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Caithness News Bulletins March 2003

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A new Meals at Home service is to be introduced for older, and other vulnerable people throughout the Highlands following a successful pilot carried out in the Inverness and Tain and Seaboard Villages.  The benefits will see a standard service of nutritious and affordable meals provided throughout the Highlands to a wider range of people and for the first time available 7 days per week, 52 weeks a year. The new service will reduce pressure on the Home Care Service allowing The Highland Council to meet the care needs of many more people within existing budgets.  Other savings will allow the development of improved volunteer home visiting schemes to give improved social contact, and to other much-needed social work services.

Those receiving the service will be able to order from a wide range of frozen meals, which are delivered to their homes at regular intervals.  They will also be given a tabletop freezer and microwave oven or alternative heating device to heat the meals provided.  Full training will be given in the safe use of the equipment.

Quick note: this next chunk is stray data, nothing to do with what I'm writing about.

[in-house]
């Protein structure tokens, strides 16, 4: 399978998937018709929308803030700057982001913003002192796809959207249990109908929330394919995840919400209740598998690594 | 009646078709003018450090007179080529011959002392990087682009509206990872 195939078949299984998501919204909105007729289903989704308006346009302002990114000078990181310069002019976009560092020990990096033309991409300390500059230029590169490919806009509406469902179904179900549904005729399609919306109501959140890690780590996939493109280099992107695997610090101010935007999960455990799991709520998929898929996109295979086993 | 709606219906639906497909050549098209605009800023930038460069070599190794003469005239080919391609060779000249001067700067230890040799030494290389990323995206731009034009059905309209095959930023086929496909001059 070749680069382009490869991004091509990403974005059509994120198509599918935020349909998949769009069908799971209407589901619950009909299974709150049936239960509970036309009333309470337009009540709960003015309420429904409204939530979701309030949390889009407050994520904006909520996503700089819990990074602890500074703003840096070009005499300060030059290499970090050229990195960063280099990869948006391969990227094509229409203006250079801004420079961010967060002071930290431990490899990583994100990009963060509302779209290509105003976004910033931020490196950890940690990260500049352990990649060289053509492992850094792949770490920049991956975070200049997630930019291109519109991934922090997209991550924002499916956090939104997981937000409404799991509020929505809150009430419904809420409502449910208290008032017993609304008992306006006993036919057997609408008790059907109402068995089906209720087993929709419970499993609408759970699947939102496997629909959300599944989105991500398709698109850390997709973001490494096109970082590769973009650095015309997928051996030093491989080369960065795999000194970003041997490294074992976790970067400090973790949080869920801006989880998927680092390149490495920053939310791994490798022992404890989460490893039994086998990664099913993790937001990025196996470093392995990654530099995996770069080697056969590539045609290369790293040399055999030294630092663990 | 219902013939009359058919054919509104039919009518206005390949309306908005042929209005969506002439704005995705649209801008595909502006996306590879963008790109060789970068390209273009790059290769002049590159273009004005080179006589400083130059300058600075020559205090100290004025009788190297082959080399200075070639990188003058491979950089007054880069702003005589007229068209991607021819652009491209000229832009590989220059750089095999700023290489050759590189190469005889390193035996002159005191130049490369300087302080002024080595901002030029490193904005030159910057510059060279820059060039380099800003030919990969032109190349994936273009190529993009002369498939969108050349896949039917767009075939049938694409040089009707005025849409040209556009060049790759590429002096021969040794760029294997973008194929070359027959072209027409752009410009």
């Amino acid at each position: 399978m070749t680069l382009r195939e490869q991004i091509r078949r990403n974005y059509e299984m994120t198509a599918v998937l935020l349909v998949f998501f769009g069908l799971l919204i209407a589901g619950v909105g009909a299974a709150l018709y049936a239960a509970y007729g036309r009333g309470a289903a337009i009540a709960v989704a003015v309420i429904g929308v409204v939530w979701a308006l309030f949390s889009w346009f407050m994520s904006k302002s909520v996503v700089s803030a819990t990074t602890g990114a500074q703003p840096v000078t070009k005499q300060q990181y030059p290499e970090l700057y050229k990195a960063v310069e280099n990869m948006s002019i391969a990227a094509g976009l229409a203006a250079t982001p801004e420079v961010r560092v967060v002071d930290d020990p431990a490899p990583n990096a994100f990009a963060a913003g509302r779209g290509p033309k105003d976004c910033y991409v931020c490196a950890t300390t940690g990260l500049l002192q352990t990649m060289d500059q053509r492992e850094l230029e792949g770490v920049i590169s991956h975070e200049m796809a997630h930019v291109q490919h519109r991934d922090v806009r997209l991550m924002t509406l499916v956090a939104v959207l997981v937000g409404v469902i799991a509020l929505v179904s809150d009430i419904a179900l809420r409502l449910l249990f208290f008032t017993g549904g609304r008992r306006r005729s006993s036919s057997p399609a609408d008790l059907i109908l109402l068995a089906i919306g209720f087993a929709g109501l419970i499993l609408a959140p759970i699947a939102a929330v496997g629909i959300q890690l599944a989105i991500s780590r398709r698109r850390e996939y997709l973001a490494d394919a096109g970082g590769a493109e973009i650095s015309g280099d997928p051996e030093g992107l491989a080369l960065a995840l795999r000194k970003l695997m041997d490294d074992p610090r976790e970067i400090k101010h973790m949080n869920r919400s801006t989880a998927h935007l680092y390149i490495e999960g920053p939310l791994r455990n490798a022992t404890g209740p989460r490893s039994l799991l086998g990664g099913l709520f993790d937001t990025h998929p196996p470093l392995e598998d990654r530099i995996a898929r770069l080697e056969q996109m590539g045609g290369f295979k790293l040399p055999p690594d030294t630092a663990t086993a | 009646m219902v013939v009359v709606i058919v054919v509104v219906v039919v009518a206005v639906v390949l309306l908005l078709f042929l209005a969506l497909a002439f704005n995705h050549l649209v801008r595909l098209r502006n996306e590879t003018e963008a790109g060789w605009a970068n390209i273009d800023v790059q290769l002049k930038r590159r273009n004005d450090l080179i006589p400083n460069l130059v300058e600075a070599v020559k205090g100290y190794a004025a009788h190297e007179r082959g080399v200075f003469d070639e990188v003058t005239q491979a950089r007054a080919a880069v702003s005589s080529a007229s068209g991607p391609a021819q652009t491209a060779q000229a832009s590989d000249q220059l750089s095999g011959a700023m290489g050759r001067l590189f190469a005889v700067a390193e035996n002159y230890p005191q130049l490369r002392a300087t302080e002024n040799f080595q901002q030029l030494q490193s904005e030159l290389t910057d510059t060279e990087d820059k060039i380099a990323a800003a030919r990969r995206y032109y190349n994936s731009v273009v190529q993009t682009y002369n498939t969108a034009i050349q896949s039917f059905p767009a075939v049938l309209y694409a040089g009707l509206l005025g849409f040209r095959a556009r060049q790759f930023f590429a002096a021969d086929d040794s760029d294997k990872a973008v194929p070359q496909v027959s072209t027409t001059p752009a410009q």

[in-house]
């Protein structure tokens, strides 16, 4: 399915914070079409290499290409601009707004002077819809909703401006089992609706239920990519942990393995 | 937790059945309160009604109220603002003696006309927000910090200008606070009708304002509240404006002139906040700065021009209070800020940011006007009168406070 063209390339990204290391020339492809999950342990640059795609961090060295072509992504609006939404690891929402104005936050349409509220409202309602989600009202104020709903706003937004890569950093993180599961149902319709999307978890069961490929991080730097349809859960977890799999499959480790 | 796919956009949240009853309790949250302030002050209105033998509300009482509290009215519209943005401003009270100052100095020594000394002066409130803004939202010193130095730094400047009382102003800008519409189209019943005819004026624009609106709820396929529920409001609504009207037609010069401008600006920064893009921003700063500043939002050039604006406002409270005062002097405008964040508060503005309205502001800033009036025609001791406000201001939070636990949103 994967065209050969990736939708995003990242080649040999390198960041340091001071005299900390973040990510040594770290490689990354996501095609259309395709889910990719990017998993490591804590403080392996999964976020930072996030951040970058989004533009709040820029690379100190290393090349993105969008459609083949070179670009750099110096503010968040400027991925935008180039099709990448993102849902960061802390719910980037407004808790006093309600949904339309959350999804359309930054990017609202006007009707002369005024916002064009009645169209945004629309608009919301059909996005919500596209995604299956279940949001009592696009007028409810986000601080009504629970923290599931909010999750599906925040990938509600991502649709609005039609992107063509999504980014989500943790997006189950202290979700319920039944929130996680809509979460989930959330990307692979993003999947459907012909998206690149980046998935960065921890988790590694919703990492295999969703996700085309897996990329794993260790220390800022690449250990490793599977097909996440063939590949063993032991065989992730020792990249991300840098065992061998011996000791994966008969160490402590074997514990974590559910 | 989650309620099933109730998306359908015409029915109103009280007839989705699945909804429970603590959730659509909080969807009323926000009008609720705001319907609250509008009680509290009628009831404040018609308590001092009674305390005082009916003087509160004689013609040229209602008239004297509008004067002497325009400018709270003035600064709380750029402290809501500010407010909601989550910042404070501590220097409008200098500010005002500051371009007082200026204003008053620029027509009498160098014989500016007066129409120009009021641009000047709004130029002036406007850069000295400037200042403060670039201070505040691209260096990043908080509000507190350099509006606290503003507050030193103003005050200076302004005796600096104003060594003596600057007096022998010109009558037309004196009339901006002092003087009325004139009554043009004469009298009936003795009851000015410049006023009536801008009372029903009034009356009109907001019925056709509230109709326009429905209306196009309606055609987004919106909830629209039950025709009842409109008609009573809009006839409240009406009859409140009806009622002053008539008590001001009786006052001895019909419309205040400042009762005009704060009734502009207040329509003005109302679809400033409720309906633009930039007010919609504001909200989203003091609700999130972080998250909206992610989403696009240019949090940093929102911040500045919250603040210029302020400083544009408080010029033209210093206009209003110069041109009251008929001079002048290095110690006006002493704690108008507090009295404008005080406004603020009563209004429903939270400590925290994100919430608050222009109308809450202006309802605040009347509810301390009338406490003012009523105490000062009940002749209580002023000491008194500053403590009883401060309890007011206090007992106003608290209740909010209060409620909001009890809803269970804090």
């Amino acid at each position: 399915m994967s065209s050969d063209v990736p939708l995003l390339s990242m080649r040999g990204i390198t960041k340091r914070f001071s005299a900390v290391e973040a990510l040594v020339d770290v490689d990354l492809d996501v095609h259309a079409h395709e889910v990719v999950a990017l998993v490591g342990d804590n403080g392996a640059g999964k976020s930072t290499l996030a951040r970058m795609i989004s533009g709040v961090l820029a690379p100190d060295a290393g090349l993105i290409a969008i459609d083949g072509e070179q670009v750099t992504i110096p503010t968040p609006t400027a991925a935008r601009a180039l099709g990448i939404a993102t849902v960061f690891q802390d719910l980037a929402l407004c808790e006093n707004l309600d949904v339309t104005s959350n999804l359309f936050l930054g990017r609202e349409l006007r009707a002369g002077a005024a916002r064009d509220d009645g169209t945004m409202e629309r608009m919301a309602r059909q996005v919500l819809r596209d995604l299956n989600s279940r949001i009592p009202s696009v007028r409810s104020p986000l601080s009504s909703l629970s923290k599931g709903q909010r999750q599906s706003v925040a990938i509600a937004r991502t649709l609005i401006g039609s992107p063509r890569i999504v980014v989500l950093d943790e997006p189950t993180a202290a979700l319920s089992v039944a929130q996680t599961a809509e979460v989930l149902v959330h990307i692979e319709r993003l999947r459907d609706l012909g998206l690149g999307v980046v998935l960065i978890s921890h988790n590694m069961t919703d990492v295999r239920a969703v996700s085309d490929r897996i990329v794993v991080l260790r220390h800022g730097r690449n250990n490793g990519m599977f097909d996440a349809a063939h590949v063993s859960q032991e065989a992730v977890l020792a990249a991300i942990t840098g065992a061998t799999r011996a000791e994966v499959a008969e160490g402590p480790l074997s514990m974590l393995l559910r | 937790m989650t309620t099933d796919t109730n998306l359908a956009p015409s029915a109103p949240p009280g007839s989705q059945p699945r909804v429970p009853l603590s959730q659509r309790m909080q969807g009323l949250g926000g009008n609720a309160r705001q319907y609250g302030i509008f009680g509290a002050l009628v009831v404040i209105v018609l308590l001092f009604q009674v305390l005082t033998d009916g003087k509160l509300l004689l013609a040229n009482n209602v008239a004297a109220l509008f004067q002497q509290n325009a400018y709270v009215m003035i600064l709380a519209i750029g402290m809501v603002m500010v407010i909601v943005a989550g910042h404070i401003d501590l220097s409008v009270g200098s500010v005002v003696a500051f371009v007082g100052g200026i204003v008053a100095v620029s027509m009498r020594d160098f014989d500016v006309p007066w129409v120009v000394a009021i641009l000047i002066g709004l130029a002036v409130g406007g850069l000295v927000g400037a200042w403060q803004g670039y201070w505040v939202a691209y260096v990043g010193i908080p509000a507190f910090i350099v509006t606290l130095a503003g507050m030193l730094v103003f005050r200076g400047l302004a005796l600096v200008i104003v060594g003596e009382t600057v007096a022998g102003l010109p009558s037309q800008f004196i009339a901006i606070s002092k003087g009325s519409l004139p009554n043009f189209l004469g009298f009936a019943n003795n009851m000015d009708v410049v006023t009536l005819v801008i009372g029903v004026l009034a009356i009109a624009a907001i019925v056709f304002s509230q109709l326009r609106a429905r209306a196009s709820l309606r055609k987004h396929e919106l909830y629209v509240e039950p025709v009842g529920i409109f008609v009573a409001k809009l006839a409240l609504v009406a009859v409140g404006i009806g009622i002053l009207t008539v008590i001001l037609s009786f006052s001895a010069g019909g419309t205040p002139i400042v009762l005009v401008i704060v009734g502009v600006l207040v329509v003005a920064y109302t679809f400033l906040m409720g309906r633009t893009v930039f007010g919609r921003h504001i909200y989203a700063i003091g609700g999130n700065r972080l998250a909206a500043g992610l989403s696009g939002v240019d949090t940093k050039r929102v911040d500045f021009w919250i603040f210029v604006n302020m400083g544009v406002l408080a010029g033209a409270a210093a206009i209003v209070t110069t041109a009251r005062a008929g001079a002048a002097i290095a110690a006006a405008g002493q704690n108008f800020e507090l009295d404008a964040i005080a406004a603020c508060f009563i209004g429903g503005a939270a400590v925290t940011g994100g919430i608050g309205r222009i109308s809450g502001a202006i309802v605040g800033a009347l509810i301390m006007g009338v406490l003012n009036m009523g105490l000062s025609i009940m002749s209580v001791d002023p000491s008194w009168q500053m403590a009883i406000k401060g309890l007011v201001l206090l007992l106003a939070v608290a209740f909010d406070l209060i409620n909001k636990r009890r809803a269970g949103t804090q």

The results from the pilot showed a high satisfaction level with the quality and range of the frozen meals. A two-course meal is provided for 2.62, including delivery of meals, administration of charging and any equipment needed. This provides 33% of a persons daily nutritional requirements.  It is estimated that the total annual cost of providing a meal at this price across the Highlands would be 774,500. The current cost of providing meals, which involves 3,417 home care hours per week, is estimated at 1,238,000.  Councillor Garry Coutts, Chairman of the Housing and Social Work Committee, said: The pressure on the Social Work Service for expansion of the home meals service, together with increased specifications such as choice, best value and health and safety considerations has meant that a radical approach is needed to meet demand.

I am delighted with the results of the pilot scheme, which have demonstrated that nutritious, enjoyable and affordable meals can be delivered to a greater number of individual homes at a more economic cost to the Council. This is especially true where it is not possible to provide a hot meal daily when this is needed or indeed in some rural areas not possible at all.  Freeing up the difference between the current and projected costs will enable us to reinvest in a much extended meals provision scheme and free a very
considerable number of home care hours for personal care at home. It is a win, win situation.  Soon, Social Work Services will be seeking tenders for the provision of the Meals at Home service.